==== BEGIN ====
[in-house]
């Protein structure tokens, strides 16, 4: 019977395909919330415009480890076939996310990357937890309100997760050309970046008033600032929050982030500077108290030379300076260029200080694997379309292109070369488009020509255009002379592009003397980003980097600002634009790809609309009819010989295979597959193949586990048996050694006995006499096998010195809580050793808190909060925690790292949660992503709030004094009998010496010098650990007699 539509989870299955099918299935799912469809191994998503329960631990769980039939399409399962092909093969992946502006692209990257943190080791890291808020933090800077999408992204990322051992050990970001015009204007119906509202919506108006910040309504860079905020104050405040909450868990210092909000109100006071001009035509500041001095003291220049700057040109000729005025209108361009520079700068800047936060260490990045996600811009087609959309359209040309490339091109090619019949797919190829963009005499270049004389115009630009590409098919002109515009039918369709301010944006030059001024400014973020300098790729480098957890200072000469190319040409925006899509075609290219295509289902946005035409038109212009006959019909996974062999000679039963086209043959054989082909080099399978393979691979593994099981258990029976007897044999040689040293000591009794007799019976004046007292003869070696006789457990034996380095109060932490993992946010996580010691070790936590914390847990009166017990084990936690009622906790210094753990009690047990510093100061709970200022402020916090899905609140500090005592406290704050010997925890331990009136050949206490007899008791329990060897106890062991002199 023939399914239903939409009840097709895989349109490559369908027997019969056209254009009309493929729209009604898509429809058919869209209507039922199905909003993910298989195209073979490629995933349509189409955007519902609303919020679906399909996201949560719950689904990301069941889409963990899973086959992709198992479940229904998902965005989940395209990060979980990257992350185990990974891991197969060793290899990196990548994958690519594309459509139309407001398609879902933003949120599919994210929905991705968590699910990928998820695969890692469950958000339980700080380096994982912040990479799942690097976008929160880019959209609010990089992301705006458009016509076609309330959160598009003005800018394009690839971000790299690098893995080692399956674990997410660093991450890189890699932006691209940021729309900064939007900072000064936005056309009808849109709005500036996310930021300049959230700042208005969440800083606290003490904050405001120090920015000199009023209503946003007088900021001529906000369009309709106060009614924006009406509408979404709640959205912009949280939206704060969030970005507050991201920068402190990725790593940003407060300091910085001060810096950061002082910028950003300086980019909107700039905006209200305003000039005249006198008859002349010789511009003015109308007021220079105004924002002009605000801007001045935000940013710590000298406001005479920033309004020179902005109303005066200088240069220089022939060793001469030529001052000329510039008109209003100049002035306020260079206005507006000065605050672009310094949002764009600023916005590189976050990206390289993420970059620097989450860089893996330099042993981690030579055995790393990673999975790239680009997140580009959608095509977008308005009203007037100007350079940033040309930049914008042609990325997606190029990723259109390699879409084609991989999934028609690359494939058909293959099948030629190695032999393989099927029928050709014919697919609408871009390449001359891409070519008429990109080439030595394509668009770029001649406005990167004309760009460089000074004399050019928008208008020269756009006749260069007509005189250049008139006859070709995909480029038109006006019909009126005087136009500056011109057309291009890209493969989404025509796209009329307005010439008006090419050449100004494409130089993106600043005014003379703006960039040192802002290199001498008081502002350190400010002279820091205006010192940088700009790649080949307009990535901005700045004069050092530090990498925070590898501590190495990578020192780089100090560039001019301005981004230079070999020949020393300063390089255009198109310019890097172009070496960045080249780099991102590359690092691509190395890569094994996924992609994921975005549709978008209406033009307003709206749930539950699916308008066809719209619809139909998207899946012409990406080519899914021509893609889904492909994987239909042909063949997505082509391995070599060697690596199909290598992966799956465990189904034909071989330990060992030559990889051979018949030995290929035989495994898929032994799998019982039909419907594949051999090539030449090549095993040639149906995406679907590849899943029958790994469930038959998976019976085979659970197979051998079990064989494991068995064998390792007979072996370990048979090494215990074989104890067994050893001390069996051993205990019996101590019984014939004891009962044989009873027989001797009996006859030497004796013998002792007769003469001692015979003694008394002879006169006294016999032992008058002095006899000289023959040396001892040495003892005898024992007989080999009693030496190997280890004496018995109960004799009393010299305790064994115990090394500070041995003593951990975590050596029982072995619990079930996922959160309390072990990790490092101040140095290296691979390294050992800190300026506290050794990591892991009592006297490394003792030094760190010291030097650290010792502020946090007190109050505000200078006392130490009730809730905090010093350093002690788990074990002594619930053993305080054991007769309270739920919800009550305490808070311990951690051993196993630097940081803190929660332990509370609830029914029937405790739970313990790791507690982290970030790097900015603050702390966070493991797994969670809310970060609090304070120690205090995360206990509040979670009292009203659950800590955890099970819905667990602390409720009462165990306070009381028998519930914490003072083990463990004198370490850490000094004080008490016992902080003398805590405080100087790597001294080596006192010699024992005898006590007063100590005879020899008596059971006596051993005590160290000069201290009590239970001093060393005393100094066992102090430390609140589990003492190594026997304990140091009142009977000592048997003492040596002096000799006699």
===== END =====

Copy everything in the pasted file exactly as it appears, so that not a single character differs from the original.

[in-house]
């Protein structure tokens, strides 16, 4: 019977395909919330415009480890076939996310990357937890309100997760050309970046008033600032929050982030500077108290030379300076260029200080694997379309292109070369488009020509255009002379592009003397980003980097600002634009790809609309009819010989295979597959193949586990048996050694006995006499096998010195809580050793808190909060925690790292949660992503709030004094009998010496010098650990007699 539509989870299955099918299935799912469809191994998503329960631990769980039939399409399962092909093969992946502006692209990257943190080791890291808020933090800077999408992204990322051992050990970001015009204007119906509202919506108006910040309504860079905020104050405040909450868990210092909000109100006071001009035509500041001095003291220049700057040109000729005025209108361009520079700068800047936060260490990045996600811009087609959309359209040309490339091109090619019949797919190829963009005499270049004389115009630009590409098919002109515009039918369709301010944006030059001024400014973020300098790729480098957890200072000469190319040409925006899509075609290219295509289902946005035409038109212009006959019909996974062999000679039963086209043959054989082909080099399978393979691979593994099981258990029976007897044999040689040293000591009794007799019976004046007292003869070696006789457990034996380095109060932490993992946010996580010691070790936590914390847990009166017990084990936690009622906790210094753990009690047990510093100061709970200022402020916090899905609140500090005592406290704050010997925890331990009136050949206490007899008791329990060897106890062991002199 023939399914239903939409009840097709895989349109490559369908027997019969056209254009009309493929729209009604898509429809058919869209209507039922199905909003993910298989195209073979490629995933349509189409955007519902609303919020679906399909996201949560719950689904990301069941889409963990899973086959992709198992479940229904998902965005989940395209990060979980990257992350185990990974891991197969060793290899990196990548994958690519594309459509139309407001398609879902933003949120599919994210929905991705968590699910990928998820695969890692469950958000339980700080380096994982912040990479799942690097976008929160880019959209609010990089992301705006458009016509076609309330959160598009003005800018394009690839971000790299690098893995080692399956674990997410660093991450890189890699932006691209940021729309900064939007900072000064936005056309009808849109709005500036996310930021300049959230700042208005969440800083606290003490904050405001120090920015000199009023209503946003007088900021001529906000369009309709106060009614924006009406509408979404709640959205912009949280939206704060969030970005507050991201920068402190990725790593940003407060300091910085001060810096950061002082910028950003300086980019909107700039905006209200305003000039005249006198008859002349010789511009003015109308007021220079105004924002002009605000801007001045935000940013710590000298406001005479920033309004020179902005109303005066200088240069220089022939060793001469030529001052000329510039008109209003100049002035306020260079206005507006000065605050672009310094949002764009600023916005590189976050990206390289993420970059620097989450860089893996330099042993981690030579055995790393990673999975790239680009997140580009959608095509977008308005009203007037100007350079940033040309930049914008042609990325997606190029990723259109390699879409084609991989999934028609690359494939058909293959099948030629190695032999393989099927029928050709014919697919609408871009390449001359891409070519008429990109080439030595394509668009770029001649406005990167004309760009460089000074004399050019928008208008020269756009006749260069007509005189250049008139006859070709995909480029038109006006019909009126005087136009500056011109057309291009890209493969989404025509796209009329307005010439008006090419050449100004494409130089993106600043005014003379703006960039040192802002290199001498008081502002350190400010002279820091205006010192940088700009790649080949307009990535901005700045004069050092530090990498925070590898501590190495990578020192780089100090560039001019301005981004230079070999020949020393300063390089255009198109310019890097172009070496960045080249780099991102590359690092691509190395890569094994996924992609994921975005549709978008209406033009307003709206749930539950699916308008066809719209619809139909998207899946012409990406080519899914021509893609889904492909994987239909042909063949997505082509391995070599060697690596199909290598992966799956465990189904034909071989330990060992030559990889051979018949030995290929035989495994898929032994799998019982039909419907594949051999090539030449090549095993040639149906995406679907590849899943029958790994469930038959998976019976085979659970197979051998079990064989494991068995064998390792007979072996370990048979090494215990074989104890067994050893001390069996051993205990019996101590019984014939004891009962044989009873027989001797009996006859030497004796013998002792007769003469001692015979003694008394002879006169006294016999032992008058002095006899000289023959040396001892040495003892005898024992007989080999009693030496190997280890004496018995109960004799009393010299305790064994115990090394500070041995003593951990975590050596029982072995619990079930996922959160309390072990990790490092101040140095290296691979390294050992800190300026506290050794990591892991009592006297490394003792030094760190010291030097650290010792502020946090007190109050505000200078006392130490009730809730905090010093350093002690788990074990002594619930053993305080054991007769309270739920919800009550305490808070311990951690051993196993630097940081803190929660332990509370609830029914029937405790739970313990790791507690982290970030790097900015603050702390966070493991797994969670809310970060609090304070120690205090995360206990509040979670009292009203659950800590955890099970819905667990602390409720009462165990306070009381028998519930914490003072083990463990004198370490850490000094004080008490016992902080003398805590405080100087790597001294080596006192010699024992005898006590007063100590005879020899008596059971006596051993005590160290000069201290009590239970001093060393005393100094066992102090430390609140589990003492190594026997304990140091009142009977000592048997003492040596002096000799006699």